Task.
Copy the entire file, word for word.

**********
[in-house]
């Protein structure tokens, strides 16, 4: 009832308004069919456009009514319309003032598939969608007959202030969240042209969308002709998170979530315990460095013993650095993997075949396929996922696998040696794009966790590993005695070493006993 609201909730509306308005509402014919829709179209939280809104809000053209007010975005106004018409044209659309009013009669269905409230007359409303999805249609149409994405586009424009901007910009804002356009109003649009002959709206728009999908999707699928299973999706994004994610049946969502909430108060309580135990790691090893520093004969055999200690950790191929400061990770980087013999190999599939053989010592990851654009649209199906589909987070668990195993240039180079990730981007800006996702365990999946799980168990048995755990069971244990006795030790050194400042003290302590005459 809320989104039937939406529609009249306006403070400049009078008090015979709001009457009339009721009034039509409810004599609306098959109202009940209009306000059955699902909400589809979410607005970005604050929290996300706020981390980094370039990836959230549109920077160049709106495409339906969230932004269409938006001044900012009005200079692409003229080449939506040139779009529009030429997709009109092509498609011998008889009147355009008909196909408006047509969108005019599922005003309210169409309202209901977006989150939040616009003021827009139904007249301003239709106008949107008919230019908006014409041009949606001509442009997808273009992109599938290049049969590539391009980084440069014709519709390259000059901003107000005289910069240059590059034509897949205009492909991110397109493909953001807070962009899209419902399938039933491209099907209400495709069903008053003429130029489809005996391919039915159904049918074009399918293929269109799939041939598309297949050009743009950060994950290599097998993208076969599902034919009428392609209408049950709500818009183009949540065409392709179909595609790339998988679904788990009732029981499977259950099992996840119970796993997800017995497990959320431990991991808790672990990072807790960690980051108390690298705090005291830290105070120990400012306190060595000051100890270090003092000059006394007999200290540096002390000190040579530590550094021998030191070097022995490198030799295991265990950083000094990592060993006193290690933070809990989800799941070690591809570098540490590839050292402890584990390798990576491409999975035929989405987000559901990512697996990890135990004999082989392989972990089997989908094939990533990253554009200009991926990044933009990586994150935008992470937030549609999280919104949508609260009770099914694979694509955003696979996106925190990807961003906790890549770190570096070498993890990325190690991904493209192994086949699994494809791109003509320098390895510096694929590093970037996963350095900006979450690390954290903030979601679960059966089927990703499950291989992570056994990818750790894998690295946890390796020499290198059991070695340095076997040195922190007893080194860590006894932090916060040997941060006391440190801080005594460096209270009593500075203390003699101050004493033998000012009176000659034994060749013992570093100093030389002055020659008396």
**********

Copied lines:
[in-house]
């Protein structure tokens, strides 16, 4: 009832308004069919456009009514319309003032598939969608007959202030969240042209969308002709998170979530315990460095013993650095993997075949396929996922696998040696794009966790590993005695070493006993 609201909730509306308005509402014919829709179209939280809104809000053209007010975005106004018409044209659309009013009669269905409230007359409303999805249609149409994405586009424009901007910009804002356009109003649009002959709206728009999908999707699928299973999706994004994610049946969502909430108060309580135990790691090893520093004969055999200690950790191929400061990770980087013999190999599939053989010592990851654009649209199906589909987070668990195993240039180079990730981007800006996702365990999946799980168990048995755990069971244990006795030790050194400042003290302590005459 809320989104039937939406529609009249306006403070400049009078008090015979709001009457009339009721009034039509409810004599609306098959109202009940209009306000059955699902909400589809979410607005970005604050929290996300706020981390980094370039990836959230549109920077160049709106495409339906969230932004269409938006001044900012009005200079692409003229080449939506040139779009529009030429997709009109092509498609011998008889009147355009008909196909408006047509969108005019599922005003309210169409309202209901977006989150939040616009003021827009139904007249301003239709106008949107008919230019908006014409041009949606001509442009997808273009992109599938290049049969590539391009980084440069014709519709390259000059901003107000005289910069240059590059034509897949205009492909991110397109493909953001807070962009899209419902399938039933491209099907209400495709069903008053003429130029489809005996391919039915159904049918074009399918293929269109799939041939598309297949050009743009950060994950290599097998993208076969599902034919009428392609209408049950709500818009183009949540065409392709179909595609790339998988679904788990009732029981499977259950099992996840119970796993997800017995497990959320431990991991808790672990990072807790960690980051108390690298705090005291830290105070120990400012306190060595000051100890270090003092000059006394007999200290540096002390000190040579530590550094021998030191070097022995490198030799295991265990950083000094990592060993006193290690933070809990989800799941070690591809570098540490590839050292402890584990390798990576491409999975035929989405987000559901990512697996990890135990004999082989392989972990089997989908094939990533990253554009200009991926990044933009990586994150935008992470937030549609999280919104949508609260009770099914694979694509955003696979996106925190990807961003906790890549770190570096070498993890990325190690991904493209192994086949699994494809791109003509320098390895510096694929590093970037996963350095900006979450690390954290903030979601679960059966089927990703499950291989992570056994990818750790894998690295946890390796020499290198059991070695340095076997040195922190007893080194860590006894932090916060040997941060006391440190801080005594460096209270009593500075203390003699101050004493033998000012009176000659034994060749013992570093100093030389002055020659008396």